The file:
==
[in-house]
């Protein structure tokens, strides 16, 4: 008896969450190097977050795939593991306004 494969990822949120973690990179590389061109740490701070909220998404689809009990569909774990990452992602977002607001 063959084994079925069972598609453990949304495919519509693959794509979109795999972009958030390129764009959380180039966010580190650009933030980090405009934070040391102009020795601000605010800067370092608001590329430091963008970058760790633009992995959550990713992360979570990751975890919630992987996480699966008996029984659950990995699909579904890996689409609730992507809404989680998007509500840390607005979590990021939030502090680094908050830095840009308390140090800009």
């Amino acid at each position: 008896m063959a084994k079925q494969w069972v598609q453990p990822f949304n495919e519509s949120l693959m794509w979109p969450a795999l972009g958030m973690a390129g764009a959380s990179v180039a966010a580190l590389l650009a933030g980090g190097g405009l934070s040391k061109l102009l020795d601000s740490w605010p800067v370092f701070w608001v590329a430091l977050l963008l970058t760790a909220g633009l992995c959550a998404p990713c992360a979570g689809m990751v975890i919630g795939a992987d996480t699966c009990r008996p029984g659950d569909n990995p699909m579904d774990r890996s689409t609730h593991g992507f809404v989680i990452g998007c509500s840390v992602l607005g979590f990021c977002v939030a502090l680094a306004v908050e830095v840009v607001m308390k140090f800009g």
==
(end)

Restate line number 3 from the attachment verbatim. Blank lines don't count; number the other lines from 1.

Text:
């Amino acid at each position: 008896m063959a084994k079925q494969w069972v598609q453990p990822f949304n495919e519509s949120l693959m794509w979109p969450a795999l972009g958030m973690a390129g764009a959380s990179v180039a966010a580190l590389l650009a933030g980090g190097g405009l934070s040391k061109l102009l020795d601000s740490w605010p800067v370092f701070w608001v590329a430091l977050l963008l970058t760790a909220g633009l992995c959550a998404p990713c992360a979570g689809m990751v975890i919630g795939a992987d996480t699966c009990r008996p029984g659950d569909n990995p699909m579904d774990r890996s689409t609730h593991g992507f809404v989680i990452g998007c509500s840390v992602l607005g979590f990021c977002v939030a502090l680094a306004v908050e830095v840009v607001m308390k140090f800009g």